Her sister Afesha Chong revealed that she died on July 19, 2022, after a prolonged battle with breast cancer.
One of Chong's last creations was styling Williams on the cover of Vogue’s September 2022 issue, in which Williams announced her plans to retire from tennis.
A native of Trinidad and Tobago, Chong's family immigrated to America when she was 6 years old. Her passion for hair styling sparked as a child, watching her mother work in at a hair salon in Flatbush, Brooklyn. Growing up, Chong continued to spend her free time at the salon, sweeping the floors and observing the beauticians at work. Eventually, she began to style hair alongside her mother.
Before launching her career as a professional hairstylist, Chong served in the U.S. Air Force rising to the rank of Senior Airman. In 2014, Chong received received an honorable medical discharge after being diagnosed with Stage 4 breast cancer and Hodgkin’s lymphoma. She didn't let the illness stop her and went on to graduate from Charleston Southern University in 2017 with a degree in biology.
Upon returning to New York after graduation, Chong began working as a professional hairstylist using the tricks of the trade she learned from her mother. She gained a list of celebrity clientele including Serena Williams, Tracee Ellis Ross, Ziwe and designer Telfar Clemens. In 2020, Chong was named one of the "Top 50 New Wave Creatives" by the British Fashion Council.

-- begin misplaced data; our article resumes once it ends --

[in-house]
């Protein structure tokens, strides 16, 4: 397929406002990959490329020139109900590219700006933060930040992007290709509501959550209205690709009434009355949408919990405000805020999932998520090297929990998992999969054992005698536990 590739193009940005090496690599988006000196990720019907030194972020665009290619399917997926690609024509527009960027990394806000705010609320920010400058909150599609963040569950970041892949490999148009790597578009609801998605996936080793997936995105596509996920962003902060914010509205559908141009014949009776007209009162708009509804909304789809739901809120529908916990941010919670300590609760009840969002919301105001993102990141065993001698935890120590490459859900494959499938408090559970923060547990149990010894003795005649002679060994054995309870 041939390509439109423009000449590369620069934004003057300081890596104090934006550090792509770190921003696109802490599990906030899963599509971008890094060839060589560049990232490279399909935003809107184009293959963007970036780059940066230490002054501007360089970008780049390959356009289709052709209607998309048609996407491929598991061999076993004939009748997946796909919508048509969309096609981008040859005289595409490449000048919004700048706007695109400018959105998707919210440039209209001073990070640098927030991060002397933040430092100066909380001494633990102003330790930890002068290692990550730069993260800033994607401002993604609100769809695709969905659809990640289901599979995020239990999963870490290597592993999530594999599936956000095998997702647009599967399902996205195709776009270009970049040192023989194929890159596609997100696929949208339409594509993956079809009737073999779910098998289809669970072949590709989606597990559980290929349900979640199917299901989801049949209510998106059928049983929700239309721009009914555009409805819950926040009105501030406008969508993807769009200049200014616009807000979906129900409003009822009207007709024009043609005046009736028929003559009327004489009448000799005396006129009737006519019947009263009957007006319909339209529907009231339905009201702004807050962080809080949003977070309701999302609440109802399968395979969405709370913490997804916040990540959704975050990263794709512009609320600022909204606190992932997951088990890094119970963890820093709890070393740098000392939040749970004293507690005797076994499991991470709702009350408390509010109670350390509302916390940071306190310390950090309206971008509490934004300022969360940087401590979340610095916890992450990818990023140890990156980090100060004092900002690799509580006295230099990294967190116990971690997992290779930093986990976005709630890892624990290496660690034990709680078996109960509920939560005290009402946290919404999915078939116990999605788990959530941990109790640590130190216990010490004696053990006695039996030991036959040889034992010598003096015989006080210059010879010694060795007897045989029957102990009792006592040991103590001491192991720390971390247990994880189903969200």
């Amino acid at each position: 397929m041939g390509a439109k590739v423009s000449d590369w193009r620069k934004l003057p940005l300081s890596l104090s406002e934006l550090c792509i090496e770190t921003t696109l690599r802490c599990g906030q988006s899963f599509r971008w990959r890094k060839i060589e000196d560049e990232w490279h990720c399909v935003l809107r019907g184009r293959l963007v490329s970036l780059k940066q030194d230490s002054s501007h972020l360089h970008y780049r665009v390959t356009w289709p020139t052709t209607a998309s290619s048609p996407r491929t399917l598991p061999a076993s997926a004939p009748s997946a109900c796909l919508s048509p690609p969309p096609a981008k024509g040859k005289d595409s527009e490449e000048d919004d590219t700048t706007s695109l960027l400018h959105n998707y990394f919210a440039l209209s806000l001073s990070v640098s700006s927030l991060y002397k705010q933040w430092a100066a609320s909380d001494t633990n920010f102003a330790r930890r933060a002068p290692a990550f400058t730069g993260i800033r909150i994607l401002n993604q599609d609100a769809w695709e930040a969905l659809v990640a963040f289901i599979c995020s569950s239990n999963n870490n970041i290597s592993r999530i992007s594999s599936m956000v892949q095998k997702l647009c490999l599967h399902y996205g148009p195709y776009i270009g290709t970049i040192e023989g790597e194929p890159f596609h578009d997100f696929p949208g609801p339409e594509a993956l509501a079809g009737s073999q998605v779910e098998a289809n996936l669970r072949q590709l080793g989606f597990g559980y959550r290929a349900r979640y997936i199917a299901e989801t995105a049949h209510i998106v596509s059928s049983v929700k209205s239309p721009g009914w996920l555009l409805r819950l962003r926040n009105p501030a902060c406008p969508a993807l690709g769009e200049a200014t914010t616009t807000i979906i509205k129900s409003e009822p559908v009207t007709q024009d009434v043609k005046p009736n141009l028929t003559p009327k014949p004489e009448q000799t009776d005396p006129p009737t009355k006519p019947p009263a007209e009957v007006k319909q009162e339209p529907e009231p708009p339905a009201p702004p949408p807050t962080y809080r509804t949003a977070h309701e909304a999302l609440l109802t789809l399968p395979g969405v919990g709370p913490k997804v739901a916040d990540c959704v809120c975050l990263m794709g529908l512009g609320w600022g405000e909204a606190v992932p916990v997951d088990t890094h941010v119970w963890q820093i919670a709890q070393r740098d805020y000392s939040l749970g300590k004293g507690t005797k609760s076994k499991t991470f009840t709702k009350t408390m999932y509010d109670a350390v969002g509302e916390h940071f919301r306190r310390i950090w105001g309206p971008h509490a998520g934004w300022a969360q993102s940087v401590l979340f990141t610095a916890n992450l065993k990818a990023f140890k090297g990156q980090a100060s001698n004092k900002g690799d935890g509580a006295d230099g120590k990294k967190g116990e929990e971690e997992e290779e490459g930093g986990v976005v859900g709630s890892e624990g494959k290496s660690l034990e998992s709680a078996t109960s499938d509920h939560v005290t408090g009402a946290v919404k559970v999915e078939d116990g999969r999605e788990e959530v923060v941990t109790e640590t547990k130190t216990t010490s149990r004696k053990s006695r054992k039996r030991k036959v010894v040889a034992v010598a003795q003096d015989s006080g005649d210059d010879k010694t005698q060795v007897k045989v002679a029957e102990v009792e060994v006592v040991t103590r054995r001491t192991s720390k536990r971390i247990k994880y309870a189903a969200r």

When Clemens appeared on the cover of Time magazine's March 2021 issue as one of that year’s “Next 100,” he trusted Chong to style his signature braids.
“Every milestone I’ve had, she’s been there,” Clemens said of Chong. “She did everyone’s hair, not just the models. When my mom and my aunt showed up, she would do them too. She did it because it was going to make everyone feel better.”
As the news of Chong’s passing spread, more tributes poured in from her beauty and fashion industry peers.
An Instagram post from Ross’ hair care brand Pattern read, “In memory of LaTisha Chong, we say farewell as she is laid to rest today. PATTERN salutes her hair artistry,” the post read. “We are so grateful for the contribution she made to our hair story.”
In an interview with the New York Times, Vogue Editor Gabriella Karefa-Johnson, who produced Williams’s September cover shoot, described Chong as an integral part of “the new Black Vanguard”.
“She was one of the tradesmen behind the fashion imagery—the editors, photographers, stylists and makeup artists —who are expanding the visual landscape to include the people who have always been at the forefront of style ... with a lot of us from the diaspora investigating and interrogating our Blackness in a very white industry like fashion,” said Karefa-Johnson.
Chong is survived by her parents Darlene and Garrick, sisters Afesha and Tenisha, and her 12-year-old son Malachi.
We at EBONY extend our prayers and deepest condolences to the family and friends of LaTisha Chong.